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February 17, 2021 10:08 am

Google Grants Israeli Non-Profit Lender $1 Million ‘Impact Loan’ to Help Small Businesses

avatar by JNS.org

People walk past closed stores inside a shopping center in Tel Aviv, Israel, March 15, 2020. Photo: Reuters / Nir Elias.

JNS.org – Tech giant Google has granted Israeli non-profit lender The Ogen Group a $1 million “impact loan” to boost the group’s low-interest loans to small businesses, Ogen announced on Wednesday.

Small businesses generate more than 35 percent of Israel’s gross national product and have lost 44 percent of their revenue on average during the country’s three COVID-19 pandemic lockdowns to date.

Google is the first international corporate investor to support Ogen’s efforts, according to the organization.

“Google’s investment in Ogen shows how business, non-profit and government stakeholders can come together in 2021 to finance social ventures and develop a true impact on the economy in Israel,” said Ogen CEO Sagi Balasha.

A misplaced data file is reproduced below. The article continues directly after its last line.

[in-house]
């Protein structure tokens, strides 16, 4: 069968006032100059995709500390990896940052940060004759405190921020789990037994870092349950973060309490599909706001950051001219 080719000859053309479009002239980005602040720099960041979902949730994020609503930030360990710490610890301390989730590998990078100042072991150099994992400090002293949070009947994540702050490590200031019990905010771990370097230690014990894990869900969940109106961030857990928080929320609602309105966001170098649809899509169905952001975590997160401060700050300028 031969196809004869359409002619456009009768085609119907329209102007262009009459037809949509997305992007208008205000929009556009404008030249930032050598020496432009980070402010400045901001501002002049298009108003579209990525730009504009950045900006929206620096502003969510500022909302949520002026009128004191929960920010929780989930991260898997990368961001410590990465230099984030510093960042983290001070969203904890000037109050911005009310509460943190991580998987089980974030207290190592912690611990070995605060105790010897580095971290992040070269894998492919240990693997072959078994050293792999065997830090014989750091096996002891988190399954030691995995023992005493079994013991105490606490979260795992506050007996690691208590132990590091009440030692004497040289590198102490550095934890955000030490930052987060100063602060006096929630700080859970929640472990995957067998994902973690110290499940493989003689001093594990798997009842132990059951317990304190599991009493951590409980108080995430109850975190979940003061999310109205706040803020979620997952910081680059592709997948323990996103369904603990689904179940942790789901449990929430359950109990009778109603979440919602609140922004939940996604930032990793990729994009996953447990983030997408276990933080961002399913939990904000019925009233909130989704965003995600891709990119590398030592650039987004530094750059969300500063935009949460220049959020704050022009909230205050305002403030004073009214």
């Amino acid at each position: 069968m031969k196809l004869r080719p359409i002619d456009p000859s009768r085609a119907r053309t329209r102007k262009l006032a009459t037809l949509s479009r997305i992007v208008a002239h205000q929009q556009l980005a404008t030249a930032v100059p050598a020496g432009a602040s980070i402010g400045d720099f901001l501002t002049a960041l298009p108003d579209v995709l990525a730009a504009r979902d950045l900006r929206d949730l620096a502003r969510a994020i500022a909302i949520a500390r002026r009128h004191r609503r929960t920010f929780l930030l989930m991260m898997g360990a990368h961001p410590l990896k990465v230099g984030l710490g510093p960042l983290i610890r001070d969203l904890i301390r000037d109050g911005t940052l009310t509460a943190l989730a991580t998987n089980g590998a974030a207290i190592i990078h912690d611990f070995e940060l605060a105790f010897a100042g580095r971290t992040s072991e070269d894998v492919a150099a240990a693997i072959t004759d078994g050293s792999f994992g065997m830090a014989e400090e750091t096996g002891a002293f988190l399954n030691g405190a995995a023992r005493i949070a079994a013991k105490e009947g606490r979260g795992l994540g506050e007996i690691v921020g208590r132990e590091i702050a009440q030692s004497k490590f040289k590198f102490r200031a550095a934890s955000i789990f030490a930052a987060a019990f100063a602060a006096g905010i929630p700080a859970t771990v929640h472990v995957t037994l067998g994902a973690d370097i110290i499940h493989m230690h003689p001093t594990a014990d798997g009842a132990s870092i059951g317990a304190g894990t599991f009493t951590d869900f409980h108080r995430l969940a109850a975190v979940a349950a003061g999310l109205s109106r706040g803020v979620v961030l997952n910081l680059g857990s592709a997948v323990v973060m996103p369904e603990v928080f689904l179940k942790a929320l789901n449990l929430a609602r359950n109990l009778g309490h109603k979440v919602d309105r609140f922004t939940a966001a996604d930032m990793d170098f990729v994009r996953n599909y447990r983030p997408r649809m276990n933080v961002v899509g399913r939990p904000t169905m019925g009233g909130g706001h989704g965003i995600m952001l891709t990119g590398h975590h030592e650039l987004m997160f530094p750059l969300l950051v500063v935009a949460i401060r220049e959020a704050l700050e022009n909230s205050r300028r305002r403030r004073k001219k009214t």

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Balasha added that he was “grateful to Google for this show of trust” in the company.

In addition, Google is giving another $500,000 to support the growth of its ShoppingIL Academy initiative, which helps small businesses expand to online sales and marketing. Keren-Shemesh, which is part of the Ogen Group, will provide long-term mentoring to the small business owners selected to participate in the initiative.

“Small businesses are the heart of the economy and in the past year we have felt the need to do more for them,” said Barak Regev, who manages Google Israel. “We joined Ogen in order to financially help and support more businesses, while continuing our effort to digitize small business in Israel.”

Ogen, formerly the Israel Free Loan Association (IFLA), was founded in 1990 to help new immigrants from Ethiopia and the former Soviet Union adjust to life in Israel. It has since expanded to provide affordable loans to lower- and middle-income families and small business owners.

To date, Ogen has provided more than 65,000 interest-free loans, totaling more than $350 million.

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